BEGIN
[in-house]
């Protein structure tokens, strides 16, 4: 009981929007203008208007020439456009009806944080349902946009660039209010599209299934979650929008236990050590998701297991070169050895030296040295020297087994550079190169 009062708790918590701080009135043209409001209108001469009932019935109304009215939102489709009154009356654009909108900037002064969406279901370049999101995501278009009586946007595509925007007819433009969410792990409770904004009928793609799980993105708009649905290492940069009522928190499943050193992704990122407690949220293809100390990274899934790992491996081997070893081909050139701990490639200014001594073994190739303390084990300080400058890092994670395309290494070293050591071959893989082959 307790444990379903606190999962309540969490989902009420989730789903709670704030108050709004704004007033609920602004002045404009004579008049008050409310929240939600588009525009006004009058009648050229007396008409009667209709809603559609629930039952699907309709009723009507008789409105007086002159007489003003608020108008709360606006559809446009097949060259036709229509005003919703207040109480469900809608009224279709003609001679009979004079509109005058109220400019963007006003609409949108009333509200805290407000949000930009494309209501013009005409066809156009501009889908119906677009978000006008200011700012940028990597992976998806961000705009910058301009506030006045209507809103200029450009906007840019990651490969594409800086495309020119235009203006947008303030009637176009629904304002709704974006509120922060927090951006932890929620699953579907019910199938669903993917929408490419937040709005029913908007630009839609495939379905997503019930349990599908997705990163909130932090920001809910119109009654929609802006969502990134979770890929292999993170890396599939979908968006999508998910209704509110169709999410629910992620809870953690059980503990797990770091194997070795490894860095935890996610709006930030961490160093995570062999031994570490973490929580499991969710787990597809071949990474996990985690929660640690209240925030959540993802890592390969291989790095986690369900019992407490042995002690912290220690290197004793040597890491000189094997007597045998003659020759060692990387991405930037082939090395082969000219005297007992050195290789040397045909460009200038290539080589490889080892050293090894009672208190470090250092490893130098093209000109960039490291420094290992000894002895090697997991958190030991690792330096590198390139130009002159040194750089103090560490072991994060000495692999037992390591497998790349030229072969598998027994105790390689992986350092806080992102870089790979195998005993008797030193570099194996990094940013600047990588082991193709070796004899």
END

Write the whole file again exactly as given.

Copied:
[in-house]
């Protein structure tokens, strides 16, 4: 009981929007203008208007020439456009009806944080349902946009660039209010599209299934979650929008236990050590998701297991070169050895030296040295020297087994550079190169 009062708790918590701080009135043209409001209108001469009932019935109304009215939102489709009154009356654009909108900037002064969406279901370049999101995501278009009586946007595509925007007819433009969410792990409770904004009928793609799980993105708009649905290492940069009522928190499943050193992704990122407690949220293809100390990274899934790992491996081997070893081909050139701990490639200014001594073994190739303390084990300080400058890092994670395309290494070293050591071959893989082959 307790444990379903606190999962309540969490989902009420989730789903709670704030108050709004704004007033609920602004002045404009004579008049008050409310929240939600588009525009006004009058009648050229007396008409009667209709809603559609629930039952699907309709009723009507008789409105007086002159007489003003608020108008709360606006559809446009097949060259036709229509005003919703207040109480469900809608009224279709003609001679009979004079509109005058109220400019963007006003609409949108009333509200805290407000949000930009494309209501013009005409066809156009501009889908119906677009978000006008200011700012940028990597992976998806961000705009910058301009506030006045209507809103200029450009906007840019990651490969594409800086495309020119235009203006947008303030009637176009629904304002709704974006509120922060927090951006932890929620699953579907019910199938669903993917929408490419937040709005029913908007630009839609495939379905997503019930349990599908997705990163909130932090920001809910119109009654929609802006969502990134979770890929292999993170890396599939979908968006999508998910209704509110169709999410629910992620809870953690059980503990797990770091194997070795490894860095935890996610709006930030961490160093995570062999031994570490973490929580499991969710787990597809071949990474996990985690929660640690209240925030959540993802890592390969291989790095986690369900019992407490042995002690912290220690290197004793040597890491000189094997007597045998003659020759060692990387991405930037082939090395082969000219005297007992050195290789040397045909460009200038290539080589490889080892050293090894009672208190470090250092490893130098093209000109960039490291420094290992000894002895090697997991958190030991690792330096590198390139130009002159040194750089103090560490072991994060000495692999037992390591497998790349030229072969598998027994105790390689992986350092806080992102870089790979195998005993008797030193570099194996990094940013600047990588082991193709070796004899």